Dynamos Head to Head Test – Axa HR vs Nordlicht 2000 (Part 2)

I was at first satisfied with the Axa. It seemed to have slightly less drag than my older conventional model. The driving wheel was far larger, and the noise it gave, though still fairly loud, was a lower pitched hum. However, descending a steep hill one night I ran over a pothole and the top half of the dynamo shot out of its casing leaving me in darkness. This could have been nasty but there was enough light from the moon to prevent me running into the ditch before I came to a stop. I went back down the hill, and with the aid of a pocket torch I managed to find the rest of the unit. St. John’s St. Cycles replaced the faulty dynamo without quibble, and enclosed their current catalogue in the package. I then noticed an advert for the Nordlicht 2000 which claimed to have minimal drag and silent running. I decided to buy one, and do a head to head test: Axa v Nordlicht.

My immediate impression of the Nordlicht was that it fully lived up to its claims. In spite of having a far smaller driving wheel than the Axa it was virtually silent in use, and seemed to create far less drag. In fact, it was almost as free running as the old Sturmey Archer DynaHub I used to have, and that’s saying something. The chap at St. John St. cycles had told me that if I wanted it to be quieter still I could run it against the wheel rim instead of the tyre, but then it might slip in the rain. I lowered the mounting down the fork until the drivewheel ran against the wheel rim and it then ran almost silently. Just what I wanted!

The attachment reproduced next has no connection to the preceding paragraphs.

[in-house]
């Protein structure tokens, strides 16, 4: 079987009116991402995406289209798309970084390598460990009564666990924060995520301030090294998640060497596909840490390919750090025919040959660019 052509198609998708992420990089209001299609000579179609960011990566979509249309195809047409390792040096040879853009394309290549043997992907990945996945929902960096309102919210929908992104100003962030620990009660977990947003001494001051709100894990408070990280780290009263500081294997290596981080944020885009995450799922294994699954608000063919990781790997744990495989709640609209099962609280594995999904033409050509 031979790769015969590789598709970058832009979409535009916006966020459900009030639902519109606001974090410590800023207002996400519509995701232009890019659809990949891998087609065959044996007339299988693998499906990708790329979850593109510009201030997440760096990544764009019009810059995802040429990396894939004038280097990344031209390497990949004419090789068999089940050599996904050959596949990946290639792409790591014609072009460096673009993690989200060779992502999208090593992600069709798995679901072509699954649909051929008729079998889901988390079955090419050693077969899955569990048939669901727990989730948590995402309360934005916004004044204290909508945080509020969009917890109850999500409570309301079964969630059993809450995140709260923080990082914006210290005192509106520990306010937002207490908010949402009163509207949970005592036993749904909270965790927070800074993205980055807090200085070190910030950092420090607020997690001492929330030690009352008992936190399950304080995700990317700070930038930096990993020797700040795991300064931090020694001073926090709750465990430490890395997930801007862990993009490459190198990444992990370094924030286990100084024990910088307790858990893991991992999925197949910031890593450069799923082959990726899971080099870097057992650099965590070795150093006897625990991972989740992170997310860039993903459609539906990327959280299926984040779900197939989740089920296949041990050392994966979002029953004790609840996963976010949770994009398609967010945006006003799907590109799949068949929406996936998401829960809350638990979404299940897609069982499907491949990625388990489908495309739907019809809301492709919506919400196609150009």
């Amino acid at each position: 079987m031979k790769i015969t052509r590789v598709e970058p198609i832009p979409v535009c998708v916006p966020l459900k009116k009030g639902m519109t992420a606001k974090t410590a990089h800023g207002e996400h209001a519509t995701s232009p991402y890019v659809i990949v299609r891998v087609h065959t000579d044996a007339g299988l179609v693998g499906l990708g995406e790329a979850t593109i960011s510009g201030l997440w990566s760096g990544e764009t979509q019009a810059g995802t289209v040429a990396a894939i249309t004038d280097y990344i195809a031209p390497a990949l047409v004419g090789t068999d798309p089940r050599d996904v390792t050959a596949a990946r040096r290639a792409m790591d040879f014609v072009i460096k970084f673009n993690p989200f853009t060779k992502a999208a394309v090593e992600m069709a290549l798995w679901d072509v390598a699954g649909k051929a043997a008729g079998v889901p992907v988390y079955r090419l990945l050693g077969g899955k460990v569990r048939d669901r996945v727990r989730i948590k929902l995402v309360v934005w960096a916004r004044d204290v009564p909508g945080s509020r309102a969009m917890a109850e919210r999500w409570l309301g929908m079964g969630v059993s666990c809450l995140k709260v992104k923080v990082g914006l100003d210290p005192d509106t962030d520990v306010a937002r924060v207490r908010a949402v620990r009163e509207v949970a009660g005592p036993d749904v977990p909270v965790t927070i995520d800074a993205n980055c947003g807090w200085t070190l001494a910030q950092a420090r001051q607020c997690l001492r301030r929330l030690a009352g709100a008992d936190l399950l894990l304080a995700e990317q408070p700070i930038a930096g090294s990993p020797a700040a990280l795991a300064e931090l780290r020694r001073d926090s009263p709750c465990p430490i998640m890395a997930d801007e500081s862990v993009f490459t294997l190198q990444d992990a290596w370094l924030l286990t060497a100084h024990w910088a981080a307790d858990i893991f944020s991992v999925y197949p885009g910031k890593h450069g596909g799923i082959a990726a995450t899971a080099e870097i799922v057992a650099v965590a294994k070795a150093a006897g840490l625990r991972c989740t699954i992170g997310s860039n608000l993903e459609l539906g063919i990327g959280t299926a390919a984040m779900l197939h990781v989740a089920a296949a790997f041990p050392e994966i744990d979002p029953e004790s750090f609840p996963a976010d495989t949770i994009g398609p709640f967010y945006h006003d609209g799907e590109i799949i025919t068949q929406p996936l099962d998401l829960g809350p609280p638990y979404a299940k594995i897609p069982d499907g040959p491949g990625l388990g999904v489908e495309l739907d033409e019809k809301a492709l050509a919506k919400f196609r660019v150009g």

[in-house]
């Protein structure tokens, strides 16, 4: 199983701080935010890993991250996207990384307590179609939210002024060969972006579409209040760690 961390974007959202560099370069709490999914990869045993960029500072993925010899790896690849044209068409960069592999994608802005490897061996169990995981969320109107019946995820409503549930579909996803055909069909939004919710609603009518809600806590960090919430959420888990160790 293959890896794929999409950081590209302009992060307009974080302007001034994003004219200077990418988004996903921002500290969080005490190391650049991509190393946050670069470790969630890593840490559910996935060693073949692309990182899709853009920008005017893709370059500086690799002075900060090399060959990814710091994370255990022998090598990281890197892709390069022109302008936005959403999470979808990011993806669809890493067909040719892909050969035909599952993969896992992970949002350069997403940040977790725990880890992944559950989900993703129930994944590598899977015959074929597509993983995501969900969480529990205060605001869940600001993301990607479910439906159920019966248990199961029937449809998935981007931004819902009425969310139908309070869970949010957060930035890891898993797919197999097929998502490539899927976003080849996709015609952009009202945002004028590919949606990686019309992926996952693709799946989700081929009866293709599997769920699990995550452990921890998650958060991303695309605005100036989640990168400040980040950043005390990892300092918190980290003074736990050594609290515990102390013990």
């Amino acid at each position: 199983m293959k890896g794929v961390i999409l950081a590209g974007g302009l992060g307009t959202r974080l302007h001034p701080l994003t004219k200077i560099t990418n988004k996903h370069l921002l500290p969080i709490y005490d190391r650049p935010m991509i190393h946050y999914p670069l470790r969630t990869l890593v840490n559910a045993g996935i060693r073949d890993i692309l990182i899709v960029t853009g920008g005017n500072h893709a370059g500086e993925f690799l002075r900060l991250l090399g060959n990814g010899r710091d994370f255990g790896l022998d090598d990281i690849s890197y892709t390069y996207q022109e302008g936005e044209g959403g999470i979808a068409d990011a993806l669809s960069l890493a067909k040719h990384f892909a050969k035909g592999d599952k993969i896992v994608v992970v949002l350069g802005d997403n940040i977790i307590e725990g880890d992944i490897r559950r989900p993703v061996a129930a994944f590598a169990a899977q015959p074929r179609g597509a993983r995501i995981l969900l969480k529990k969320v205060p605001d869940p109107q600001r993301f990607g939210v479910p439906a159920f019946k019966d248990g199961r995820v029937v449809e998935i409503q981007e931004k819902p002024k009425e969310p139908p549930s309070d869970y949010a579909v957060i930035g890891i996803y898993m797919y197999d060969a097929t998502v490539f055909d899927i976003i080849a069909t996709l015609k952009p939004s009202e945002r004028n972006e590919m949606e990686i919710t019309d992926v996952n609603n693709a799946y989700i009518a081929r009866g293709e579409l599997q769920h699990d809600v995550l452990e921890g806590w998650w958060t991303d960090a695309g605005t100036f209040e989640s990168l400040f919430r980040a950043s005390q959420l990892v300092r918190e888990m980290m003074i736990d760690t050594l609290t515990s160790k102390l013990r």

With both dynamos fitted I had all the light I needed at night. I had two front light, both with 3w halogen bulbs as I had dispensed with the rear dynamo lights in favour of LEDs. I had turned one of the headlamps round 90 degrees so that instead of giving a wide spread of light across the road it gave a narrow but very bright beam of light that lit up the road a long way ahead. This gave ample warning to other traffic at cross-roads and was so bright that when other vehicles passed me, my light was still plainly visible on the road. The drag of the two dynamos did not seem any more than the single older dynamo I had previously used, and would not have bothered me if it was a bit more. I do my night riding in winter on my training bike. A bit of drag on this bike is no bad thing. I ride a training bike to stay fit, having to push a bit harder on the pedals could only aid this. However, I realise that drag IS a factor with dynamos, especially if you want to use them on club runs. And if there is virtually no drag at all, then a dynamo might be the answer for Audax rides. My previous impression of the low drag of the Nordlicht, though very favourable, was purely subjective. I, therefore, decided to do an objective test by freewheeling downhill.

(To be concluded)